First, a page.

Last time, I was talking about the various helpdesk

solutions that we are considering for our company, and I gave you an overview of

our findings on TouchPaper. Today, I’ll tell you about the other two. I have

used Hornbill Supportworks in a

previous company; the interface is nice and the process of logging and updating

calls is very intuitive. Asset discovery is not included in the helpdesk

package (it’s a separate, plug-in/product), however, manual input of asset data

is allowed. We ran a two-week trial of Supportworks, and I had problems in

getting the shared mailbox function to work with our mail server. Everything

worked with POP3, however IMAP did not. I’m sure this could have been resolved

with Hornbill over time; however, we only had a two-week evaluation so we stuck

with the POP3 config and got on with testing.

We were quite happy overall with Supportworks. The only

massive negative was that this system again needs a Windows Server base. It’s

quite disappointing that Hornbill don’t make this available for a Linux-base

system, considering that its major components include Apache and MySQL!


is a lesser known helpdesk environment, and none of our team had used this

before. We found it on a Google search! We had our sights on TOPdesk

Enterprise, which is completely platform-independent, the core services being

coded in Java and database options of MSSQL or Oracle. The user interface is completely

Web-based. At first this didn’t seem very attractive, because Web-based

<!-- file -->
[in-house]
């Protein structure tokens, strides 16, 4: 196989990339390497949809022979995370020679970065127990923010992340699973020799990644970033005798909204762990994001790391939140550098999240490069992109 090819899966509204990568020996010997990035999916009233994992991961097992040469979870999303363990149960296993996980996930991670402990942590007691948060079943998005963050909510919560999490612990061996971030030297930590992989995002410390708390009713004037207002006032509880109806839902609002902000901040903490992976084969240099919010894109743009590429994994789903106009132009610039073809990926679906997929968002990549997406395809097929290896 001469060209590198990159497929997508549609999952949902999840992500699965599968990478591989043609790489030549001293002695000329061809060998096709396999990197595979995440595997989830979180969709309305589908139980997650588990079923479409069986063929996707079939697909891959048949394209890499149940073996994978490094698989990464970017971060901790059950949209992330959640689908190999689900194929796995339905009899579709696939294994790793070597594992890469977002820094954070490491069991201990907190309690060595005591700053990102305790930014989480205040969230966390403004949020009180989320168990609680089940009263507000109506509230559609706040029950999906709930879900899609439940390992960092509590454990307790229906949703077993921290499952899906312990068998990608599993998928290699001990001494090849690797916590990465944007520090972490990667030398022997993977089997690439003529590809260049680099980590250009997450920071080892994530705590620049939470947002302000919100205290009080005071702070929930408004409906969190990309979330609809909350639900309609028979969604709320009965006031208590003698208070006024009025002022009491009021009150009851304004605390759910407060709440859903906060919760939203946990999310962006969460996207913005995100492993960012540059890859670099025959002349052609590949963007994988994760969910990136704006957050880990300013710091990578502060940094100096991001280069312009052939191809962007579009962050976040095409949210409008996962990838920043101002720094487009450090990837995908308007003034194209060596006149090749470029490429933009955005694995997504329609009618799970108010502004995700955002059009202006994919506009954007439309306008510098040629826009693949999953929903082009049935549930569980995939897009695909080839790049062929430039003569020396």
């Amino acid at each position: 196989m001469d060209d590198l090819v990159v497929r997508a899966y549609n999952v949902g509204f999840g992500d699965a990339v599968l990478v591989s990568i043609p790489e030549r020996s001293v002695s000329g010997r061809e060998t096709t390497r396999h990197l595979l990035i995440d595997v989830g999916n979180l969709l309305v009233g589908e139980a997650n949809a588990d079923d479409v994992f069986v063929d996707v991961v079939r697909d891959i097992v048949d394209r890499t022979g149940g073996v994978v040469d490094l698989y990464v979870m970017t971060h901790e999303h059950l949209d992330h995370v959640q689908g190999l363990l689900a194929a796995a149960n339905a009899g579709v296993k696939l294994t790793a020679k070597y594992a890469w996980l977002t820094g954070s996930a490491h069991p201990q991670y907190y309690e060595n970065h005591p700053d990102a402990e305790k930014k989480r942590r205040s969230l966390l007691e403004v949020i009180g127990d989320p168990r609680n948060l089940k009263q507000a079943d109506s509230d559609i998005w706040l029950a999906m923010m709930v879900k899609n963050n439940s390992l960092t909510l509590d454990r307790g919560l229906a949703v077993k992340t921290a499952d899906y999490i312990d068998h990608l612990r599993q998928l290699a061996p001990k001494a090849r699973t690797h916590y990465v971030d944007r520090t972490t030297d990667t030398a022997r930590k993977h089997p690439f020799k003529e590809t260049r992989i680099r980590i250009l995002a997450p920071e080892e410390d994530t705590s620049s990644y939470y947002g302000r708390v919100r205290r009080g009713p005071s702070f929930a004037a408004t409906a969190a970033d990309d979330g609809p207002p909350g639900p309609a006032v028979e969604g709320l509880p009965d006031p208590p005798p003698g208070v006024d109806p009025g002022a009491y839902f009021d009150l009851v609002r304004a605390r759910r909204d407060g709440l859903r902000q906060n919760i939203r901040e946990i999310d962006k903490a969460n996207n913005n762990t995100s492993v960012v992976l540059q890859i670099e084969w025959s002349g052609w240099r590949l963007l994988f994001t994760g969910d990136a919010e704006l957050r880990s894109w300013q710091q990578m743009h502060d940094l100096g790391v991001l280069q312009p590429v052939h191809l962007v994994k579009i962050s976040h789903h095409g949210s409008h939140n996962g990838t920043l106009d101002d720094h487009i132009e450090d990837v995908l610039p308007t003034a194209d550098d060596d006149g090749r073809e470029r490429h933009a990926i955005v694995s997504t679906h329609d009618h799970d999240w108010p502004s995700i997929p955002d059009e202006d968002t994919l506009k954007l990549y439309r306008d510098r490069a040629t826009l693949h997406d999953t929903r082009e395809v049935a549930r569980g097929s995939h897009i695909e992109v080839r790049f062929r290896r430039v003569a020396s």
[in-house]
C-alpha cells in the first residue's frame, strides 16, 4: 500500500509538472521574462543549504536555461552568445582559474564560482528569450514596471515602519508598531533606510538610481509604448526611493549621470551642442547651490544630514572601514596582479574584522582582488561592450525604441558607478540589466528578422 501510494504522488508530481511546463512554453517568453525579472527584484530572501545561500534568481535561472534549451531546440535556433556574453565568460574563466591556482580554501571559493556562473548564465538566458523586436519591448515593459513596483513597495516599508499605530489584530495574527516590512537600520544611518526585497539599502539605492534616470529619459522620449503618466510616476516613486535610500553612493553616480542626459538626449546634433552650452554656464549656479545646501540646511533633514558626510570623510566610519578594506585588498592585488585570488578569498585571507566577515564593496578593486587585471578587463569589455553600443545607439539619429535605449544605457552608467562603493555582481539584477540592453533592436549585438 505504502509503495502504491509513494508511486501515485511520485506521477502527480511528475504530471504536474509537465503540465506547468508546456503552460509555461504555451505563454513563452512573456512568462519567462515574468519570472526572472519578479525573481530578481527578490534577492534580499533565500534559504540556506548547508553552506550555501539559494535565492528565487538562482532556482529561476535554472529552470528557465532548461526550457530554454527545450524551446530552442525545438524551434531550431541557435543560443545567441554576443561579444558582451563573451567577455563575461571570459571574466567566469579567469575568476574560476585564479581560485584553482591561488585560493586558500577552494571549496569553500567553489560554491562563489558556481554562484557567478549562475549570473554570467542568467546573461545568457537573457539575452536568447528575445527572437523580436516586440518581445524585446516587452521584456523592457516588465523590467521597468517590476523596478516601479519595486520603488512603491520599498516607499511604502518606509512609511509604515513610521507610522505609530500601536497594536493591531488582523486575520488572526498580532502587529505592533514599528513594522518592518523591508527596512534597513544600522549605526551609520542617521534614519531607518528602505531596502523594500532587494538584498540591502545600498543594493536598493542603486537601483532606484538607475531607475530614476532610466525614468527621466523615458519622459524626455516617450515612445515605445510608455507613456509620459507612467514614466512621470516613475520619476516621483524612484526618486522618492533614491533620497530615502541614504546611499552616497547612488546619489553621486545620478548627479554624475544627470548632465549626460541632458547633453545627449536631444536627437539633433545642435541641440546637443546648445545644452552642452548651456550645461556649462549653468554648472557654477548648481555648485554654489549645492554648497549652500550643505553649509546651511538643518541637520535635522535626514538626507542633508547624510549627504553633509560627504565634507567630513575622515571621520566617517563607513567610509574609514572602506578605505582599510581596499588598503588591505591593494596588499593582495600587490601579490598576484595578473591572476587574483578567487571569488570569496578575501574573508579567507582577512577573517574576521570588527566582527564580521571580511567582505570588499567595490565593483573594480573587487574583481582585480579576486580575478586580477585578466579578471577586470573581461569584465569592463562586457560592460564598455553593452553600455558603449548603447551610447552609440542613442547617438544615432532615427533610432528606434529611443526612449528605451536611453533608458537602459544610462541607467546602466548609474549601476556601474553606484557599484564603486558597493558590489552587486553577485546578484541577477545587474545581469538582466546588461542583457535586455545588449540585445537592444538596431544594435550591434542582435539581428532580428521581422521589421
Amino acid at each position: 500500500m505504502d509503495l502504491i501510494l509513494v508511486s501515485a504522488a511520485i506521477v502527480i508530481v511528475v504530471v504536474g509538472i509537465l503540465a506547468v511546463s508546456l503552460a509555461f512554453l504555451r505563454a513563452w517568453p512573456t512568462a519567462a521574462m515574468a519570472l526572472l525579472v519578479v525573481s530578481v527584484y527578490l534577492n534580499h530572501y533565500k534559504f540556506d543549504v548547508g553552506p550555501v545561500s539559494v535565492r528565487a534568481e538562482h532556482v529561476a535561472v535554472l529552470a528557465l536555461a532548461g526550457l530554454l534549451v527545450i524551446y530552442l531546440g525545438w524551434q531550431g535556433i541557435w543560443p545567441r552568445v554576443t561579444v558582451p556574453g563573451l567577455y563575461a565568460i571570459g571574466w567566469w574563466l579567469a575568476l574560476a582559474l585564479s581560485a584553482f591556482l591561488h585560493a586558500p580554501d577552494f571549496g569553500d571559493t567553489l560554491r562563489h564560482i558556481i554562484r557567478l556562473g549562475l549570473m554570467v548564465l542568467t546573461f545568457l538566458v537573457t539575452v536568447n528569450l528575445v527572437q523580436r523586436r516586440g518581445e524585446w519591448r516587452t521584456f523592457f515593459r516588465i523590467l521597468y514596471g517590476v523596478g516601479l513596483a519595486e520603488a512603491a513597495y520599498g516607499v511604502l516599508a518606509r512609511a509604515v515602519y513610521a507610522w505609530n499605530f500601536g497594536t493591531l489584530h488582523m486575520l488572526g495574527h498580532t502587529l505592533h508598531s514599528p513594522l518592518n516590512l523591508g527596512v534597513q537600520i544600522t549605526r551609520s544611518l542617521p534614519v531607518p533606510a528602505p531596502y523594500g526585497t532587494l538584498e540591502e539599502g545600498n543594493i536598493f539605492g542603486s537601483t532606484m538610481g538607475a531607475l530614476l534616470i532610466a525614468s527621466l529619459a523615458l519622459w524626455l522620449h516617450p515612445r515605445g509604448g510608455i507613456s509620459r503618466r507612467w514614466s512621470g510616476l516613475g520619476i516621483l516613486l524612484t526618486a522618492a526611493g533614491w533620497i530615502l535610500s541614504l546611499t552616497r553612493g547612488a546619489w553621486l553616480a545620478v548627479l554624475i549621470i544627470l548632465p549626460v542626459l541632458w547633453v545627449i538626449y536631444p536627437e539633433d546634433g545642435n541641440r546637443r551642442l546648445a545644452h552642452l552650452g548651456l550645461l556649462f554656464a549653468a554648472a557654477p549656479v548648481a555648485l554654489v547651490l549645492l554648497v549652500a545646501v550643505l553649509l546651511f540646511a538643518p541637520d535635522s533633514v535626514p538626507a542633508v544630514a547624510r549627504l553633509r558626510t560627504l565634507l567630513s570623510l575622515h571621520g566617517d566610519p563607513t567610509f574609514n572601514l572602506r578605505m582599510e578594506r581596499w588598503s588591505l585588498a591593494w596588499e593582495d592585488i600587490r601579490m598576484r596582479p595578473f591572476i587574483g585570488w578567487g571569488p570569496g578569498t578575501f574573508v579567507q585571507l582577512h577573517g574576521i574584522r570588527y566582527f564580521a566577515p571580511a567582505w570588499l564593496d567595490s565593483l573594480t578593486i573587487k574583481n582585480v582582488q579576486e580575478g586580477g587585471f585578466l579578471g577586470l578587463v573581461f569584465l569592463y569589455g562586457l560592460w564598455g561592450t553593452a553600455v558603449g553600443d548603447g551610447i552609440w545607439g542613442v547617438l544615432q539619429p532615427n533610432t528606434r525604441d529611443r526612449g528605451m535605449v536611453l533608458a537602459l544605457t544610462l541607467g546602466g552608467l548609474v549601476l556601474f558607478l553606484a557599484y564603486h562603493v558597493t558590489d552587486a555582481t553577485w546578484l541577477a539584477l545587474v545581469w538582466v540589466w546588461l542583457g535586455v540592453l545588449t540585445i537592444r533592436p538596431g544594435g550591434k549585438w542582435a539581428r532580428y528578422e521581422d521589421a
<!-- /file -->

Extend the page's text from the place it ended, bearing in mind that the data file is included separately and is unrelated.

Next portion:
interfaces are normally quite cumbersome, slow, and awkward to use (form

submissions, drop-down boxes, and text fields). I must now say that the

interface of TOPdesk was the most intuitive Web interface I have used. Cutting-edge

programming techniques and lateral thinking have clearly been put into action

with a pleasing result.

The pricing structure of TOPdesk is pretty fair; most of the

systems features are broken down into modules, meaning you only pay for what

you want. One suggestion from their sales rep was that we could purchase the

basic system and then take additional modules later on. This would mean

deployment and costs could be staggered over time. TOPdesk also did not base

their prices on the number of operators and the number of end users; the total number

of users–be they ‘end’ users or operators–was all that needed to be

considered. LANDesk integration is, of course, available; reporting is also

included and very simple to work with using the report generator. One gripe I

have about TOPdesk is that it requires Internet Explorer; Firefox compatibility

is apparently coming soon.

All things considered, helpdesk systems are much of a

muchness. The features offered are quite similar and there doesn’t seem to be

one package which shines forth above all others. Taking this into account, our

decision will probably be based on user interface, system compatibility, and of

course, price. TOPdesk looks to be doing well (seeing as it is the only

platform-independent option so far). Any comments from current TOPdesk users,

or do you have any suggestions on other systems, which we should be looking at?